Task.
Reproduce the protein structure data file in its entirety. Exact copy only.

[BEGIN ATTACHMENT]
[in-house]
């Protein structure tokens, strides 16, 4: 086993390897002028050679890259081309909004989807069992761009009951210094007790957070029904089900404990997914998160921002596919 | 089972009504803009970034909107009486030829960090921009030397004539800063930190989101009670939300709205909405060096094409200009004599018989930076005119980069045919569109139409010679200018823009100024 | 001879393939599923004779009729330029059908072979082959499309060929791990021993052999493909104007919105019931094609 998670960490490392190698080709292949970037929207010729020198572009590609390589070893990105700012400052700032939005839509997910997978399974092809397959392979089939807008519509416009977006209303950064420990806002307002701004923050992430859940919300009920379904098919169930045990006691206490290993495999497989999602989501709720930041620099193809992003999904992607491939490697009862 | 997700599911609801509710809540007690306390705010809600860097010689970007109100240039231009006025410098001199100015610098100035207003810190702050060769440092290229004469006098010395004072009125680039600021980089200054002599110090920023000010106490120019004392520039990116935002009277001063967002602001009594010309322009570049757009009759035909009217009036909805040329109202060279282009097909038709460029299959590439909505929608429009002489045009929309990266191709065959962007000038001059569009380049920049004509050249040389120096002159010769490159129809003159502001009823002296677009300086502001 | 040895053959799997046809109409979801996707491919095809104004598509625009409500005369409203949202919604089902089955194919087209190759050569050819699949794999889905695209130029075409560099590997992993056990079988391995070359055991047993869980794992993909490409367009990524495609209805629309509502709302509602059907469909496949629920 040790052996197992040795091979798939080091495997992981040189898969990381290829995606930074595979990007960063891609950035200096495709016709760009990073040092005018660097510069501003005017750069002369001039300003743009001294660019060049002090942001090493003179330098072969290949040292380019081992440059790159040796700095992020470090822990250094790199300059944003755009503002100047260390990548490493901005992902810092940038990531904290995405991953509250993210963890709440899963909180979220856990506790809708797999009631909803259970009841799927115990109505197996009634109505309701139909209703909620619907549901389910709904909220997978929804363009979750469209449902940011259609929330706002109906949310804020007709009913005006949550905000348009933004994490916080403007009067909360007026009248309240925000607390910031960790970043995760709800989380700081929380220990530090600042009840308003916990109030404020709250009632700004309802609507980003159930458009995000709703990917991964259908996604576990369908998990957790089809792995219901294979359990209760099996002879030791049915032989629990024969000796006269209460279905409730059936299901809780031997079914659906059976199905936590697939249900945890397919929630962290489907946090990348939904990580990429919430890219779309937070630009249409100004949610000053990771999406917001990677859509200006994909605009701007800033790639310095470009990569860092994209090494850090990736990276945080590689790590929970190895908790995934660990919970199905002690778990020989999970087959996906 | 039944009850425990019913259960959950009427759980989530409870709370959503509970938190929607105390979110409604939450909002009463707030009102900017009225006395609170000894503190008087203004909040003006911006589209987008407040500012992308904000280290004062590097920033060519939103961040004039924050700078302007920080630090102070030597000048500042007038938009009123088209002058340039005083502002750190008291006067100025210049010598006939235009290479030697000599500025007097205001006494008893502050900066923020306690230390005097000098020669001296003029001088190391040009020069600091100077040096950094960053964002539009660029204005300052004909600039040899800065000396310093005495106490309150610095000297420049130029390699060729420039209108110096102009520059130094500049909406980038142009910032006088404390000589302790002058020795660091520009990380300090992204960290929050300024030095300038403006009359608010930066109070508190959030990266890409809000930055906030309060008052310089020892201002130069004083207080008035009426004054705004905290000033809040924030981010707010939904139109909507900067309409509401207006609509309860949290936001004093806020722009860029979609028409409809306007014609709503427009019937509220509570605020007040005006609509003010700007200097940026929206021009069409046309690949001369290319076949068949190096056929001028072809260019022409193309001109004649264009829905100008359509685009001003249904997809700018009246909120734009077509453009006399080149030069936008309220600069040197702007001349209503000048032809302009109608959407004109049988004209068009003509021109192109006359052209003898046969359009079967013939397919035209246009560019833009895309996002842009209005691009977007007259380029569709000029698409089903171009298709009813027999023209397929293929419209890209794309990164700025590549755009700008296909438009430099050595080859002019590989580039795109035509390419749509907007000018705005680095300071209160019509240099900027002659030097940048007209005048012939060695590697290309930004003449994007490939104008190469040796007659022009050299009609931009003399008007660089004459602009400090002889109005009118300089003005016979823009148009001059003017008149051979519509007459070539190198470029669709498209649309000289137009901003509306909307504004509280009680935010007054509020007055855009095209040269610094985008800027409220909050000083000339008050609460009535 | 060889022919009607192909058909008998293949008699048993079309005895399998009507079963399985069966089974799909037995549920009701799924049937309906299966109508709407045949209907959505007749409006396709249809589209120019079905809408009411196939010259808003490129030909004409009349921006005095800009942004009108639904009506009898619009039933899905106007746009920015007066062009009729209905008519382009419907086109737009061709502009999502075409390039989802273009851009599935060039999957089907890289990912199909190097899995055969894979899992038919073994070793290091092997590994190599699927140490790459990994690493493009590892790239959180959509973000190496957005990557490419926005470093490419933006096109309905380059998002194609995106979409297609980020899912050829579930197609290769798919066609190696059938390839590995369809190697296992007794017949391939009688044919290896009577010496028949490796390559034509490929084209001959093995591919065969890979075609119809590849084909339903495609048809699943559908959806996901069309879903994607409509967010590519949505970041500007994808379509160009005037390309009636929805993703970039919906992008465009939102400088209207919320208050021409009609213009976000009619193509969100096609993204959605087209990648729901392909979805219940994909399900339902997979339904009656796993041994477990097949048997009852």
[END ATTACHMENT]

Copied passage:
[in-house]
């Protein structure tokens, strides 16, 4: 086993390897002028050679890259081309909004989807069992761009009951210094007790957070029904089900404990997914998160921002596919 | 089972009504803009970034909107009486030829960090921009030397004539800063930190989101009670939300709205909405060096094409200009004599018989930076005119980069045919569109139409010679200018823009100024 | 001879393939599923004779009729330029059908072979082959499309060929791990021993052999493909104007919105019931094609 998670960490490392190698080709292949970037929207010729020198572009590609390589070893990105700012400052700032939005839509997910997978399974092809397959392979089939807008519509416009977006209303950064420990806002307002701004923050992430859940919300009920379904098919169930045990006691206490290993495999497989999602989501709720930041620099193809992003999904992607491939490697009862 | 997700599911609801509710809540007690306390705010809600860097010689970007109100240039231009006025410098001199100015610098100035207003810190702050060769440092290229004469006098010395004072009125680039600021980089200054002599110090920023000010106490120019004392520039990116935002009277001063967002602001009594010309322009570049757009009759035909009217009036909805040329109202060279282009097909038709460029299959590439909505929608429009002489045009929309990266191709065959962007000038001059569009380049920049004509050249040389120096002159010769490159129809003159502001009823002296677009300086502001 | 040895053959799997046809109409979801996707491919095809104004598509625009409500005369409203949202919604089902089955194919087209190759050569050819699949794999889905695209130029075409560099590997992993056990079988391995070359055991047993869980794992993909490409367009990524495609209805629309509502709302509602059907469909496949629920 040790052996197992040795091979798939080091495997992981040189898969990381290829995606930074595979990007960063891609950035200096495709016709760009990073040092005018660097510069501003005017750069002369001039300003743009001294660019060049002090942001090493003179330098072969290949040292380019081992440059790159040796700095992020470090822990250094790199300059944003755009503002100047260390990548490493901005992902810092940038990531904290995405991953509250993210963890709440899963909180979220856990506790809708797999009631909803259970009841799927115990109505197996009634109505309701139909209703909620619907549901389910709904909220997978929804363009979750469209449902940011259609929330706002109906949310804020007709009913005006949550905000348009933004994490916080403007009067909360007026009248309240925000607390910031960790970043995760709800989380700081929380220990530090600042009840308003916990109030404020709250009632700004309802609507980003159930458009995000709703990917991964259908996604576990369908998990957790089809792995219901294979359990209760099996002879030791049915032989629990024969000796006269209460279905409730059936299901809780031997079914659906059976199905936590697939249900945890397919929630962290489907946090990348939904990580990429919430890219779309937070630009249409100004949610000053990771999406917001990677859509200006994909605009701007800033790639310095470009990569860092994209090494850090990736990276945080590689790590929970190895908790995934660990919970199905002690778990020989999970087959996906 | 039944009850425990019913259960959950009427759980989530409870709370959503509970938190929607105390979110409604939450909002009463707030009102900017009225006395609170000894503190008087203004909040003006911006589209987008407040500012992308904000280290004062590097920033060519939103961040004039924050700078302007920080630090102070030597000048500042007038938009009123088209002058340039005083502002750190008291006067100025210049010598006939235009290479030697000599500025007097205001006494008893502050900066923020306690230390005097000098020669001296003029001088190391040009020069600091100077040096950094960053964002539009660029204005300052004909600039040899800065000396310093005495106490309150610095000297420049130029390699060729420039209108110096102009520059130094500049909406980038142009910032006088404390000589302790002058020795660091520009990380300090992204960290929050300024030095300038403006009359608010930066109070508190959030990266890409809000930055906030309060008052310089020892201002130069004083207080008035009426004054705004905290000033809040924030981010707010939904139109909507900067309409509401207006609509309860949290936001004093806020722009860029979609028409409809306007014609709503427009019937509220509570605020007040005006609509003010700007200097940026929206021009069409046309690949001369290319076949068949190096056929001028072809260019022409193309001109004649264009829905100008359509685009001003249904997809700018009246909120734009077509453009006399080149030069936008309220600069040197702007001349209503000048032809302009109608959407004109049988004209068009003509021109192109006359052209003898046969359009079967013939397919035209246009560019833009895309996002842009209005691009977007007259380029569709000029698409089903171009298709009813027999023209397929293929419209890209794309990164700025590549755009700008296909438009430099050595080859002019590989580039795109035509390419749509907007000018705005680095300071209160019509240099900027002659030097940048007209005048012939060695590697290309930004003449994007490939104008190469040796007659022009050299009609931009003399008007660089004459602009400090002889109005009118300089003005016979823009148009001059003017008149051979519509007459070539190198470029669709498209649309000289137009901003509306909307504004509280009680935010007054509020007055855009095209040269610094985008800027409220909050000083000339008050609460009535 | 060889022919009607192909058909008998293949008699048993079309005895399998009507079963399985069966089974799909037995549920009701799924049937309906299966109508709407045949209907959505007749409006396709249809589209120019079905809408009411196939010259808003490129030909004409009349921006005095800009942004009108639904009506009898619009039933899905106007746009920015007066062009009729209905008519382009419907086109737009061709502009999502075409390039989802273009851009599935060039999957089907890289990912199909190097899995055969894979899992038919073994070793290091092997590994190599699927140490790459990994690493493009590892790239959180959509973000190496957005990557490419926005470093490419933006096109309905380059998002194609995106979409297609980020899912050829579930197609290769798919066609190696059938390839590995369809190697296992007794017949391939009688044919290896009577010496028949490796390559034509490929084209001959093995591919065969890979075609119809590849084909339903495609048809699943559908959806996901069309879903994607409509967010590519949505970041500007994808379509160009005037390309009636929805993703970039919906992008465009939102400088209207919320208050021409009609213009976000009619193509969100096609993204959605087209990648729901392909979805219940994909399900339902997979339904009656796993041994477990097949048997009852």